Chishaku-in (智積院) is one of those places that are relatively famous (in Kyoto of course), relatively large, quite beautiful, and yet few people visit it. Which I won't complain about ;-) The funny thing is that Chishaku-in is very close from Sanjusangen-do (三十三間堂) which is far more crowded, far less interesting and where... you can't take pictures inside. So if you're in the area first pay a visit to Chishaku-in, and then, if you have some time left, go see the thousand Buddha. Of course this depends on the season, as zen garden are best visited during the satsuki (皐月) season (early June) or the autumn colors in late November.
The temple is a major center of the Shingon sect and was very popular during the Edo period as a center for Buddhist studies and training. It is still the headquarters of about 3000 temples of that sect in Japan. Several rock and zen gardens of various sizes surround the temple buildings.
The main garden with the large pond was inspired by the area around Mt. Lushan in China, or so the pamphlet says. Around the pond are numerous satsuki bushes (a type of Japanese rhododendron) that bloom in late May/early June. This is probably the best time to see this garden. As with many zen gardens, rocks play an important part and many have been set among the bushes. They usually have a meaning, but I lack documentation on this. Interesting features of this garden include its long and thin stone bridge. Close to the hall were you can sit and watch the zen garden, a tsukubai (つくばい - 蹲い) or stone water basin is placed under a small roof. The basin is cut in a large upright stone and has an interesting ladle support made of bamboo.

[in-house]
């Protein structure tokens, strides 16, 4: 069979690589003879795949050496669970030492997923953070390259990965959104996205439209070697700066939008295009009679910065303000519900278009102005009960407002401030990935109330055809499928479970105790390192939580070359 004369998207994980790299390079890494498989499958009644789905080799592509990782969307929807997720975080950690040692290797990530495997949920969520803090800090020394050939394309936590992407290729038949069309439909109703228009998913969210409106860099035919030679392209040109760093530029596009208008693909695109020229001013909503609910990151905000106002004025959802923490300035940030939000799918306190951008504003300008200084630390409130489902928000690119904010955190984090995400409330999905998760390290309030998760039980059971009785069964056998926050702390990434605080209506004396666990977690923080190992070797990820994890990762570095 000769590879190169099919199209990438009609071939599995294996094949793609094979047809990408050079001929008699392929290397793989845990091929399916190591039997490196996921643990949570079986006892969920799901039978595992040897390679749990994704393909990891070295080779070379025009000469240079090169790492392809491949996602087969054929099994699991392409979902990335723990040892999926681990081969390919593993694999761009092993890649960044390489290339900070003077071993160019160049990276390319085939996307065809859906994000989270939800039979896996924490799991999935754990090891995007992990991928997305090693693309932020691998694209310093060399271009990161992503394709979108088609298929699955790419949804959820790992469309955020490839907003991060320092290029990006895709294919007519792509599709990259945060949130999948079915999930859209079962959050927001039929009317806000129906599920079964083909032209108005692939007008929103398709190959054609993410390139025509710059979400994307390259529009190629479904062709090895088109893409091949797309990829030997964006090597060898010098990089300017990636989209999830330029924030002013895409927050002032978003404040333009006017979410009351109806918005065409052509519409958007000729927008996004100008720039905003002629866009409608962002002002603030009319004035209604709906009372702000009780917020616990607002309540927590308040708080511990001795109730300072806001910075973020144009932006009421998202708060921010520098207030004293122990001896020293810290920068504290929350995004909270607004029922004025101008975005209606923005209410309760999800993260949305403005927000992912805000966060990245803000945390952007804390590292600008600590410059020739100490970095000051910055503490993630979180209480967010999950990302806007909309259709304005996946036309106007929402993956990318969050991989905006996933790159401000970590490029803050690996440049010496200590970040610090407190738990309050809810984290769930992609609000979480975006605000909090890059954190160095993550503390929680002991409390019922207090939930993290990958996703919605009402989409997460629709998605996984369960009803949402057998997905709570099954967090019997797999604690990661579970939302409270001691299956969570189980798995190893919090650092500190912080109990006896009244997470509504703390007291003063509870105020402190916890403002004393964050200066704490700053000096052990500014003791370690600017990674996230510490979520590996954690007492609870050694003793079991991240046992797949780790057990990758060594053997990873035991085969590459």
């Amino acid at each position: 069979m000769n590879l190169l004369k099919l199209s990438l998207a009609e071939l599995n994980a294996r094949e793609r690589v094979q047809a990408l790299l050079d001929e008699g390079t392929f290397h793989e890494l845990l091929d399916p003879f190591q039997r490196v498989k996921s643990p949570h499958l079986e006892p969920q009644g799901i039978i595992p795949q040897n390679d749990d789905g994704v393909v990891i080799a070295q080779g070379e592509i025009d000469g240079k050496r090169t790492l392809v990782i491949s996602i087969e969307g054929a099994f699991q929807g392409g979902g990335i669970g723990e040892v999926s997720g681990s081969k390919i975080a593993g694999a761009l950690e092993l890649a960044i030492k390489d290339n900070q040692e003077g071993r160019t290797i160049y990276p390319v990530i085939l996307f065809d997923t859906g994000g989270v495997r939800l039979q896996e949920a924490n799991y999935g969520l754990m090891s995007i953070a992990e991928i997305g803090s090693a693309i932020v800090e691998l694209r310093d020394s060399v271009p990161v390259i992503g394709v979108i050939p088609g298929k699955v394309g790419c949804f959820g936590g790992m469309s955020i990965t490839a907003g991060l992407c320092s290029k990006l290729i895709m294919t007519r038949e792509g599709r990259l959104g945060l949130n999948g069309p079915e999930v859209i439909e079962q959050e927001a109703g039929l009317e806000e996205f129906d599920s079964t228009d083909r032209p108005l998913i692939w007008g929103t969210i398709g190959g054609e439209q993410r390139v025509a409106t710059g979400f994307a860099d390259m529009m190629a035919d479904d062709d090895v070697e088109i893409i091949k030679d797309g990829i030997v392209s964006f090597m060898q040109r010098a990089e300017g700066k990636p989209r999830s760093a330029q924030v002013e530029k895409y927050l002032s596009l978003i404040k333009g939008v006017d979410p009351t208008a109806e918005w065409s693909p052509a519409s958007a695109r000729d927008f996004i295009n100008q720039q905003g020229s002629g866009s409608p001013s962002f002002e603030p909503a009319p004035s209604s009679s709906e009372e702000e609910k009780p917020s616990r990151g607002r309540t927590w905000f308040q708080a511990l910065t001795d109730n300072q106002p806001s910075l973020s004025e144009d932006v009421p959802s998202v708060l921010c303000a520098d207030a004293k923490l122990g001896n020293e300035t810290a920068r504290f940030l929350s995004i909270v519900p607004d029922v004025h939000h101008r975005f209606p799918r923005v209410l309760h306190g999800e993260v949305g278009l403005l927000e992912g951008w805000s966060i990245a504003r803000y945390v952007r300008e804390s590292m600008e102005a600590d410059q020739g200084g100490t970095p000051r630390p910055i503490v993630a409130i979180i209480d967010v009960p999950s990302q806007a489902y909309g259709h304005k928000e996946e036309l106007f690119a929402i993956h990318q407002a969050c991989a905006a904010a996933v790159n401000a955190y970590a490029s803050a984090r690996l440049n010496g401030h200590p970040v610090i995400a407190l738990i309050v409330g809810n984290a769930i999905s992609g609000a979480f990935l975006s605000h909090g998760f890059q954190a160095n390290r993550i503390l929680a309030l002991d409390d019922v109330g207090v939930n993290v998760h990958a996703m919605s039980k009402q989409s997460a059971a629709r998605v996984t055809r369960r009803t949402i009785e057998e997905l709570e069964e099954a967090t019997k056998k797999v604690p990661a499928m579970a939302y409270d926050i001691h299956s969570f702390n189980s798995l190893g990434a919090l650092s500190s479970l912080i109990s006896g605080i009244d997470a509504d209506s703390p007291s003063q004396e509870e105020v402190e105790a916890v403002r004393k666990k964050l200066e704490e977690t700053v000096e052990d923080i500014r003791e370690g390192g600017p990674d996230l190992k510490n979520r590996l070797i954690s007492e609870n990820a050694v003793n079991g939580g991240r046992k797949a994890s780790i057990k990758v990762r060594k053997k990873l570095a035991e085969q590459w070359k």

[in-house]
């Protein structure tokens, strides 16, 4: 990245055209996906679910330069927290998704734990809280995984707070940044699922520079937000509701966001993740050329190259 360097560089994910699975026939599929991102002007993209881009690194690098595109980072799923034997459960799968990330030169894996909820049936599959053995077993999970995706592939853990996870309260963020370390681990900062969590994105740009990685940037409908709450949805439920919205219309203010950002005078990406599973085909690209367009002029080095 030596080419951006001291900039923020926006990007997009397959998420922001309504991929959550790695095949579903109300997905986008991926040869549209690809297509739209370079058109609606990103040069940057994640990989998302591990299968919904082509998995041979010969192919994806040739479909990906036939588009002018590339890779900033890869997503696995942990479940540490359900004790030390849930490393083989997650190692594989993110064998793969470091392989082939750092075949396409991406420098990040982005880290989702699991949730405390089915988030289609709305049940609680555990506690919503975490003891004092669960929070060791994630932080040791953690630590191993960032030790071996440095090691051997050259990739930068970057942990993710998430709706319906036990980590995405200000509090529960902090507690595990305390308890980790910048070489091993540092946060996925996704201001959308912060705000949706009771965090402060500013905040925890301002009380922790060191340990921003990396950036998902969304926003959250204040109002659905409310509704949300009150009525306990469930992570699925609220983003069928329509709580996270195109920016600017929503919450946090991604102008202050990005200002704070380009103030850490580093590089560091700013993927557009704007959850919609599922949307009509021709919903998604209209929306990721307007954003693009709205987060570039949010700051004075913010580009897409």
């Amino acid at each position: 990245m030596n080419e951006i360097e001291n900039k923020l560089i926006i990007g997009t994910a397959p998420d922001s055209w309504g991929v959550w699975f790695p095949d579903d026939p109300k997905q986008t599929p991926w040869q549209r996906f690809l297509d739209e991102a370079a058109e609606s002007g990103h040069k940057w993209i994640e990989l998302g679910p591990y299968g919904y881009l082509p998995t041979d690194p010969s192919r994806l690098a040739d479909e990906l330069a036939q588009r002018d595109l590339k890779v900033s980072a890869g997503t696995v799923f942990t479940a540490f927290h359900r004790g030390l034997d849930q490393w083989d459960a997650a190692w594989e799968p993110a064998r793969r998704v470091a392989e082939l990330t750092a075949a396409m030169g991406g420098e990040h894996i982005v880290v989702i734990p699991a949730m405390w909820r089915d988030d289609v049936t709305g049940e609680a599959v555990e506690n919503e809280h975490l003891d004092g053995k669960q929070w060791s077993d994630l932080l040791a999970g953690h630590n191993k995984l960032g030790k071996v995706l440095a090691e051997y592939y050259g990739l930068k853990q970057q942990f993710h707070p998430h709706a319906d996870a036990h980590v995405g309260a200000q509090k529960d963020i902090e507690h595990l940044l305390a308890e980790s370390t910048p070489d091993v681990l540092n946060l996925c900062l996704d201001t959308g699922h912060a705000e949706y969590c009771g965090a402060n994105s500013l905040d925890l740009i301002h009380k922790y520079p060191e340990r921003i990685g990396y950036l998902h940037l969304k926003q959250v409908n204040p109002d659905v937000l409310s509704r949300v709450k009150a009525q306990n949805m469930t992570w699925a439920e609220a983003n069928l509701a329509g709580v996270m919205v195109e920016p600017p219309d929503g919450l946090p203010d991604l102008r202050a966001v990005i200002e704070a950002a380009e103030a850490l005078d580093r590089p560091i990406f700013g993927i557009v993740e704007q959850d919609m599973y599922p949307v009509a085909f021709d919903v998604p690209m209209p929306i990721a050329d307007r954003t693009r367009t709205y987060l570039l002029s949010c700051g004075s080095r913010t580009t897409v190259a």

There is a couple of smaller inner rock gardens tucked between the temple buildings, then, as you reach the other side of the temple, you arrive at another large garden which... is not that interesting (in my humble opinion). This garden does, however, feature another stone water basin, this time very long and thin. And still massive, since it's also cut in one large upright stone. There is usually a long bamboo on top of it, to support a ladle that is never there ;-) But the basin is so thin that with the bamboo on top, it'd be hard to use any ladle anyway!
While I don't usually spend much time admiring the painted sliding doors in temples, Chishaku-in is an exception. The temple has four rooms (one per season) with doors painted only with black ink. This contrasts with the more baroque (and thus over-decorated) sliding doors found behind bullet-proof glass in other temples. The style here is completely different and much more recent, since they have been offered in 2008 by artist Toshio Tabuchi. They provide a very peaceful and nice atmosphere to those four rooms.
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Nearby: Myōhō-in 妙法院 (180m), Hōjū-ji 法住寺 (320m), Sanjusangen-dō 三十三間堂 (380m), Toyokuni-jinja 豊国神社 (430m), Kawai Kanjiro Memorial 河井寛次郎記念館 (530m), Kanshundō sweets shop 甘春堂 (560m), Rakutoihōkan 洛東遺芳館 (850m), Hōon-in 法音院 (900m), Hanbei-fu Bento Museum 半兵衛麩弁当美実館 (940m), Rokuhara Mitsui-dera 六波羅蜜寺 (950m),...
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Keywords: Japan, 日本, Japon, Kyoto, 京都, 東山, Higashiyama, 智積院, temple, 寺院, 仏閣, Chishaku-in